New York City Mayor Michael Bloomberg speaks at the opening of the New York Genome Center on Sept. 19 in New York City.
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Bloomberg talks with his daughter Emma (left) and sister Marjorie Tiven as they watch televised election reports on Sept. 25, 2001, in New York City. Bloomberg easily won the Republican primary over Herman Badillo.
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Bloomberg shakes hands with Gov. George Pataki after Pataki signed city school governance legislation June 12, 2002. The legislation gave Bloomberg control of the city's school system.
Credit Matt Moyer / AP
Bloomberg and Pataki (left) tour the first completed section of Hudson River Park after opening ceremonies May 30, 2003, with children from nearby Public School 3. The 10-acre stretch of Manhattan parkland along the Hudson River is billed as "the Central Park of the 21st century."
Credit Akira Ono / AP
Bloomberg waves to the crowd at his election night party Nov. 8, 2005, in New York City. Bloomberg defeated Democratic challenger Fernando Ferrer.
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Bloomberg has breakfast with Barack Obama at a diner in New York City on Nov. 30, 2007, before Obama was elected president.
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Bloomberg and girlfriend Diana Taylor attend the CFDA Fashion Awards at the New York Public Library on June 2, 2008.
Credit Evan Agostini / AP
Bloomberg pauses to look at the World Trade Center site following a news conference on May 10, 2011.
Credit Mark Lennihan / AP
The Rev. Al Sharpton (center) walks with demonstrators during a silent march to end the "stop and frisk" program in New York on June 17, 2012. Thousands of protesters from civil rights groups marched in defiance of the tactics employed by city police.
Credit Seth Wenig / AP
Bloomberg (center) views the Breezy Point area of Queens on Oct. 30, 2012, after fire destroyed about 80 homes as a result of Hurricane Sandy, which hit the area a day earlier.
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Bloomberg holds a large cup as he speaks to the media about the effects of sugar on health at Lucky's restaurant, which voluntarily adopted a ban on large sugary drinks, March 12 in New York City. A state judge blocked Bloomberg's ban.
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Bloomberg speaks during a news conference to announce an operation that seized the largest number of illegal guns in the city's history on Aug. 19 in New York City. The operation, which involved an undercover agent buying guns that were smuggled from North Carolina and South Carolina, yielded more than 250 guns. Nineteen people were charged in the operation.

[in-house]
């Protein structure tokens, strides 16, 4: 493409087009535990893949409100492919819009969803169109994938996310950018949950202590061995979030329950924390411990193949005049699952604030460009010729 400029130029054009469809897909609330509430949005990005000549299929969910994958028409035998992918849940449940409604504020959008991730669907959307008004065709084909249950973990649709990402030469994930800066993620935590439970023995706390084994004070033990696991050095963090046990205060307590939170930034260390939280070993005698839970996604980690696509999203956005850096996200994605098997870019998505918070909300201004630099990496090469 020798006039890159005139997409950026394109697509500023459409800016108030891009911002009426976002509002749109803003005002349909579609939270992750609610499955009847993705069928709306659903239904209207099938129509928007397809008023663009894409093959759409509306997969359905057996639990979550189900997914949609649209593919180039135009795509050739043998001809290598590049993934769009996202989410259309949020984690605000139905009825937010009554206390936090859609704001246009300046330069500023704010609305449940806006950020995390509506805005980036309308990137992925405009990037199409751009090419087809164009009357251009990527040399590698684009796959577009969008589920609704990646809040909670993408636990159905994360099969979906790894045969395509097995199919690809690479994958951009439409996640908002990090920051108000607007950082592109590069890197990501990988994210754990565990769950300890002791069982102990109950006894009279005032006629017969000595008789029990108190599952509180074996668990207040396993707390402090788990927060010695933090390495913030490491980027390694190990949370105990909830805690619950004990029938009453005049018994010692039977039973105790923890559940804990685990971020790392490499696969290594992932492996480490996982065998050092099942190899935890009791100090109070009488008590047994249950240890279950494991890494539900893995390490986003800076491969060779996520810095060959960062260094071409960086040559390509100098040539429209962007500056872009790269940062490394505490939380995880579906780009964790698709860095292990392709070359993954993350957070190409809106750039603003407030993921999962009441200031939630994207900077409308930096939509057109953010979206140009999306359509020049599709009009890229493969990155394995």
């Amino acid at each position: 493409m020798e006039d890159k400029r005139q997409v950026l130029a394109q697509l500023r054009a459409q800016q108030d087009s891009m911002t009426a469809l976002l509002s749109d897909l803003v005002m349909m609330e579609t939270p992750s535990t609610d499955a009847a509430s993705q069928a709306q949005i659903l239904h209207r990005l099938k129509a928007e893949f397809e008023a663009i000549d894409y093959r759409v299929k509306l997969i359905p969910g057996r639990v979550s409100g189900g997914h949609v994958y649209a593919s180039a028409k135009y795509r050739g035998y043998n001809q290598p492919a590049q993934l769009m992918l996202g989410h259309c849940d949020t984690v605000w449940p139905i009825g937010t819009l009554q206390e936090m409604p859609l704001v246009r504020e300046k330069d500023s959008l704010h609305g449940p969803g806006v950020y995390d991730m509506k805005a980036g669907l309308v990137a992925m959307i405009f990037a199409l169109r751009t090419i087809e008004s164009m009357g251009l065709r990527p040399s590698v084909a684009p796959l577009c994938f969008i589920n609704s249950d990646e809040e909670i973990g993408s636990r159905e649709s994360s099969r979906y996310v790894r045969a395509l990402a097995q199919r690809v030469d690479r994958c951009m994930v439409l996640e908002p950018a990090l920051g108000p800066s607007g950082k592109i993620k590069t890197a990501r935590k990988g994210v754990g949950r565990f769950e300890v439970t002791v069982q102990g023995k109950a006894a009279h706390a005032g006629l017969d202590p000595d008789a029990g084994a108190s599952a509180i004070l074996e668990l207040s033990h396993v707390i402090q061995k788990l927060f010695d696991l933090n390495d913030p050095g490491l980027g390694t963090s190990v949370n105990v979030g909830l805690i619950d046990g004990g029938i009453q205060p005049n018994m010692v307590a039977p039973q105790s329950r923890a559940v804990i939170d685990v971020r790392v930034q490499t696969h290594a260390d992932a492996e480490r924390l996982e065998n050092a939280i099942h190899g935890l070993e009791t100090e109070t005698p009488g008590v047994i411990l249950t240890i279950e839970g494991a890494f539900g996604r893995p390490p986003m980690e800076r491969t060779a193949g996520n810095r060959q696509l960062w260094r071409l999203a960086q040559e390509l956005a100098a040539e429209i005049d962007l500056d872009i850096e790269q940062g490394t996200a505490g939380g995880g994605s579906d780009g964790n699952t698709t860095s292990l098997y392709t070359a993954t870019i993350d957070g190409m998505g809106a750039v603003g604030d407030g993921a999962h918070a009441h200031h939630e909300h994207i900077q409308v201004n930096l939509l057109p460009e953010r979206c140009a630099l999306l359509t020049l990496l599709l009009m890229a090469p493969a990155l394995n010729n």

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New York City Mayor-elect Bill de Blasio (left) joins Bloomberg for a meeting in the "Bull Pen," the mayor's main City Hall office, on Nov. 6.
Credit Bebeto Matthews / AP
Bloomberg stands near a display of cigarettes during a news conference at City Hall, where he announced that New York City had filed a lawsuit against eight smoke shops on an Indian reservation on Long Island, on Sept. 29, 2008.
At the end of this month, Michael Bloomberg ends his three terms as mayor of New York City. Assessing Bloomberg's legacy, a man who went from Republican to Independent, is not a simple thing to do. His 12 years in office were groundbreaking, locally and even globally.
But at the same time, many New Yorkers found him arrogant and insensitive to the poor. It's a vein that was tapped successfully by Democratic Mayor-elect Bill de Blasio, who described New York as a city of haves and have nots. But the changes implemented by Bloomberg will impact generations of New Yorkers to come.
If I say cinnamon, you say ... sugar? It's a popular combination, of course.
But if you're interested in the health-promoting effects of cinnamon, you may want to think anew about the spice.
For instance, says John Critchley, executive chef at Bourbon Steak Restaurant in Washington, D.C., why not add it to savory dishes? He uses cinnamon to create a spice and herb rub for lamb loin. He also whips up a great spinach salad with raisins, pine nuts and cinnamon.
Millions of people are turning their thoughts to self-improvement and New Year's resolutions this week. And one of the most common resolutions, after promises to lose weight or get in better shape, is to be better about money.
A handful of entrepreneurs in the Bay Area have taken note — and they believe the time has come for you to try a different way of managing your money.